Speaking out for People with
 Intellectual and Developmental Disabilities

VOR Comments on HHS Discrimination in Section 504 of Rehabilitation Act of 1973

The Department of Health and Human Services has issued a proposed rule "Discrimination on the Basis of Disability in Health and Human Service Programs or Activities", intended to update, clarify, and strengthen the implementing regulation for Section 504 of the Rehabilitation Act of 1973.

VOR contends that the policies of HHS, notably the actions taken over the years by the Administration for Community Living and several of the organizations they subsidize (including State P&As and DD Councils, University Centers for Excellence, and the National Disability Rights Network) have regularly committed acts of discrimination against those with the most severe and profound intellectual and developmental disabilities and their families.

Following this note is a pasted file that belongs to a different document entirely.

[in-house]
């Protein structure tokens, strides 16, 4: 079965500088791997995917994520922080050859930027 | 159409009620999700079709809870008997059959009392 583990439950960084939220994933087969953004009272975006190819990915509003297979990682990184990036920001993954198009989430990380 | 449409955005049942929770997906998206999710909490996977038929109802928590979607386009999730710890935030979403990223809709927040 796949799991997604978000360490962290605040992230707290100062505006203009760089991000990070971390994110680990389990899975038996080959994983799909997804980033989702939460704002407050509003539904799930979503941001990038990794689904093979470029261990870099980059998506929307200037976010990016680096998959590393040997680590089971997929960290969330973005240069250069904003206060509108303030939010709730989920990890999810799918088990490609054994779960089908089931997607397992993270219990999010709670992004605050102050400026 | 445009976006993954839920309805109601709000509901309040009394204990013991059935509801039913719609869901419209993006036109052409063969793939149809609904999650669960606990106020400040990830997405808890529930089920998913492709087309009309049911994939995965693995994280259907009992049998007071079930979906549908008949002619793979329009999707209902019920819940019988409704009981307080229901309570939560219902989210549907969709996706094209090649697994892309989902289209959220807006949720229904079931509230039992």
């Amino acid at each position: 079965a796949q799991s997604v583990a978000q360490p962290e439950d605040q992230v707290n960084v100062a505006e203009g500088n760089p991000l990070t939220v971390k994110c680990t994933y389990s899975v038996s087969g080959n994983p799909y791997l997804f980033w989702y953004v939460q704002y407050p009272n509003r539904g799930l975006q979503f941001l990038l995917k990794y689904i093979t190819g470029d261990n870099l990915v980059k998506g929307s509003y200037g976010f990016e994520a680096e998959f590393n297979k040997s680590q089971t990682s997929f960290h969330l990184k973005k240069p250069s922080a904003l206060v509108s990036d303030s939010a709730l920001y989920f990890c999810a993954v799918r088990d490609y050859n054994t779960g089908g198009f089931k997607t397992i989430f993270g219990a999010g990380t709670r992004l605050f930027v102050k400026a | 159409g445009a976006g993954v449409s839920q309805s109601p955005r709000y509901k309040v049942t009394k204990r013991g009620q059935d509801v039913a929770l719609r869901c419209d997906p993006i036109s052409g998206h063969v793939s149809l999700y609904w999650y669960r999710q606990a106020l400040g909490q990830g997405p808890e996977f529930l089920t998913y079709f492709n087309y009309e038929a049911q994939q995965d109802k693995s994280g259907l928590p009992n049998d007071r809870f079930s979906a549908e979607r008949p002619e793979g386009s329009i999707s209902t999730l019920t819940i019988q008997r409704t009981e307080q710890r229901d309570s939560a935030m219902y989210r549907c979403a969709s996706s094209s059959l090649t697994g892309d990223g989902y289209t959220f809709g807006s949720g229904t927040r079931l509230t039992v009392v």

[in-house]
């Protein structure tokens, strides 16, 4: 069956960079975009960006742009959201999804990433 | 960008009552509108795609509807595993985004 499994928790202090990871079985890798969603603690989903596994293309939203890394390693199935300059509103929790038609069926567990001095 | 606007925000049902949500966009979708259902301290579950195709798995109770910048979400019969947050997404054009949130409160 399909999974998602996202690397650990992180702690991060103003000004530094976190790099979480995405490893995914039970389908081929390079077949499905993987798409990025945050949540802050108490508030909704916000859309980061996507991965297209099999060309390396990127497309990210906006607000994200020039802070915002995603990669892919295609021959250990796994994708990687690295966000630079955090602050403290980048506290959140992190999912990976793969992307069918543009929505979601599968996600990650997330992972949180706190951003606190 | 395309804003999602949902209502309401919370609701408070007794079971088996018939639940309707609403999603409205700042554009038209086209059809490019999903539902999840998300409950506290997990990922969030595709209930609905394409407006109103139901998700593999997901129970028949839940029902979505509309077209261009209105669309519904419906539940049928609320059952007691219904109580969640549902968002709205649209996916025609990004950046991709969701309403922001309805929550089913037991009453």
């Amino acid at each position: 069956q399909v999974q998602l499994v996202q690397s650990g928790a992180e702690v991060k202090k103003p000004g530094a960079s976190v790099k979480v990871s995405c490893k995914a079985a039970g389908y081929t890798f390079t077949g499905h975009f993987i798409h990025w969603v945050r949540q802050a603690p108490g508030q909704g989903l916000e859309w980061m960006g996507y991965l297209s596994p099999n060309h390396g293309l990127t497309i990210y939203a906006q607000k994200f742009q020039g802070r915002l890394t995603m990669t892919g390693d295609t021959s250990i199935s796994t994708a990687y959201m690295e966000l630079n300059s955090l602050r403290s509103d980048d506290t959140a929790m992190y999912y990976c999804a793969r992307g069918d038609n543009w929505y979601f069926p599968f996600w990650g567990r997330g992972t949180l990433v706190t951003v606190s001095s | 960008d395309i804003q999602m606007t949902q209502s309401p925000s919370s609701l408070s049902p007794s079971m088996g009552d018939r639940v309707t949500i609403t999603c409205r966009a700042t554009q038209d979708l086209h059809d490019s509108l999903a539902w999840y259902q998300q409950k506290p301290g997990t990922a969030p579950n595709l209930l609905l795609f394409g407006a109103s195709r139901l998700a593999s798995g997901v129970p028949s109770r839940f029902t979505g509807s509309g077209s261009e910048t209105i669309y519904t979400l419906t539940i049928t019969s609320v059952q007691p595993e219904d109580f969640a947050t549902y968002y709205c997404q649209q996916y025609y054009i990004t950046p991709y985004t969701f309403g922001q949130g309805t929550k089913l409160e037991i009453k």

To: U.S. Department of Health and Human Services, Office for Civil Rights
Proposed new implementing regulations on Section 504 of the Rehabilitation Act of 1973:
Non-discrimination on the basis of disability in Health and Human Services programs or activities.
VOR – A Voice of Reason advocates for a full continuum of care and a full array of residential services and employment opportunities for all people with intellectual and developmental disabilities and/or autism. We would like to remind HHS of the broad diversity that characterizes the individuals who make up this population, from those who need some assistance to function in society to those who cannot survive without 24 hour around-the-clock assistance.